District Highlights

SD42 students celebrate Earth Day

Eric Langton Elementary recognized Earth Day last week with a new 3D art display called Eye Spy that highlights the importance of the natural environment.

The piece uses recycled and natural materials to create a hobbit village, where students are asked to spot items hidden throughout, like a blue bucket, soccer ball, pen, and dice.

“Mrs. Gross created this beautiful display to honour our planet,” said ELE principal Jenn Simon.


The school also celebrated Earth Day with a trivia game show, a scavenger hunt, and a community clean-up for primary and intermediate classes.

Eric Langton was not the only SD42 school that was busy with environmental-focused initiatives last week.

Students at Yennadon Elementary organized a book swap, giving new life to old books while emphasizing the importance of reusing — one of the the three Rs.

“All students in the school were invited to bring in gently used books for the swap and receive one ticket for each donated book that can be used to select a new book at the exchange,” said Yennadon principal Lisa Lawrance. “Our school’s book swap event not only provides students with an opportunity to share and upcycle books, but also gives students a chance to choose a good book and immerse themselves in their book choices.”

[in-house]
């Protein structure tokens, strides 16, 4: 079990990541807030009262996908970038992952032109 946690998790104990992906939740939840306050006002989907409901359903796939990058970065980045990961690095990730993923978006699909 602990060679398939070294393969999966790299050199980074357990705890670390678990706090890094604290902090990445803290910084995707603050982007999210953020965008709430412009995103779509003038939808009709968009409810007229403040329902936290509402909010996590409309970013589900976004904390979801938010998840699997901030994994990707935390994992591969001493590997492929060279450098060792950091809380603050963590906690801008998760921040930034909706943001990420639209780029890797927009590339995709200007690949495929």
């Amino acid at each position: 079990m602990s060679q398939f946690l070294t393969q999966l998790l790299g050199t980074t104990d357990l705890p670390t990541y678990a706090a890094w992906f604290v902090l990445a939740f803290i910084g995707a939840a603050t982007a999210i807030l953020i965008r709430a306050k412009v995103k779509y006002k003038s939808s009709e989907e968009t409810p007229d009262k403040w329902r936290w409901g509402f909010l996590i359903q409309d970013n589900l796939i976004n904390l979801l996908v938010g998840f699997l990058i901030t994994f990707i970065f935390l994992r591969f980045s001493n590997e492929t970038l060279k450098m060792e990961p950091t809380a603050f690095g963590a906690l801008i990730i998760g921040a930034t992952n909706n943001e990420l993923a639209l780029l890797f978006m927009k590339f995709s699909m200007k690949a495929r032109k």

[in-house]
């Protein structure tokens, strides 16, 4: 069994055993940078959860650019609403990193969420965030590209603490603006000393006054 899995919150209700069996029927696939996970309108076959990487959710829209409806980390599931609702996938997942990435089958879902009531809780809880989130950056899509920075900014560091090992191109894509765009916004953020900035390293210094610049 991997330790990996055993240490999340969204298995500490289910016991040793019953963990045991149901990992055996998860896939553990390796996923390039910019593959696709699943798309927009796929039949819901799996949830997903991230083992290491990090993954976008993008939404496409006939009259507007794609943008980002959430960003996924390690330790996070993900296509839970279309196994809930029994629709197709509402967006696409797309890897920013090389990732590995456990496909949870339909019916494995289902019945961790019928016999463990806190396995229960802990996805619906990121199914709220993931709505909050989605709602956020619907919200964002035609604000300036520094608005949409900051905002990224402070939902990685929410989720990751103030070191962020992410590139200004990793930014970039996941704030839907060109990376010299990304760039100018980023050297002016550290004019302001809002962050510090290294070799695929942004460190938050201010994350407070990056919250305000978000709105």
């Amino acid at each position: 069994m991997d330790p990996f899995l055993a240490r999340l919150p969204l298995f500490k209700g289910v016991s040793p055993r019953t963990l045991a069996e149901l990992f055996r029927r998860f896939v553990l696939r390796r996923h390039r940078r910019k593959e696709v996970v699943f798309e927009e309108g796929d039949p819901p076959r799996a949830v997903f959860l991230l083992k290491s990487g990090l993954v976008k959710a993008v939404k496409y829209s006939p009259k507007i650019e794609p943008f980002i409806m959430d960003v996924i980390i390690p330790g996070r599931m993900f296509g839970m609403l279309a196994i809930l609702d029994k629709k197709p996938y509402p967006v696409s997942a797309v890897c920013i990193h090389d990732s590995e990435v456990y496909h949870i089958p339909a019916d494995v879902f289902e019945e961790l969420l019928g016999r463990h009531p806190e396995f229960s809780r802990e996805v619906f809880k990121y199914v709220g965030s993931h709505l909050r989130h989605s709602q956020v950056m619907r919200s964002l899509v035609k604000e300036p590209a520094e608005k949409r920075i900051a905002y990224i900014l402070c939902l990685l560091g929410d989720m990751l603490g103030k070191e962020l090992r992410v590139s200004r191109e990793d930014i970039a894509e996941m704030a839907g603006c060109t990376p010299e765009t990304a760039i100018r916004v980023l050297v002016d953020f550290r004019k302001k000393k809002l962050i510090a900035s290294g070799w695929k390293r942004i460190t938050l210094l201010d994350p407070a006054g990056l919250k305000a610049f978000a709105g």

Yennadon students also took part in a bee inquiry project. Through their own research, Caroline Williams Grade 3 class was tasked with answering an inquiry question about the winged insects, like which bees live in Maple Ridge and why are bees so important?

“It’s been a great opportunity to engage in place-based learning involving something the kids really care about,” Williams said.

Students at Harry Hooge held a neighbourhoood litter pickup, while Mrs. Harmston’s Grade 2/3 class made Earth Day seed paper.

Garibaldi Secondary expanded Earth Day into an entire week of activities, starting with Flora and Fauna Day on Tuesday, Zero Footprint Day on Wednesday, Cleanup Day on Thursday and Green Day on Friday.

Students held cleanups, bike-to-school rides, and discussed ways of reducing their environmental footprint.

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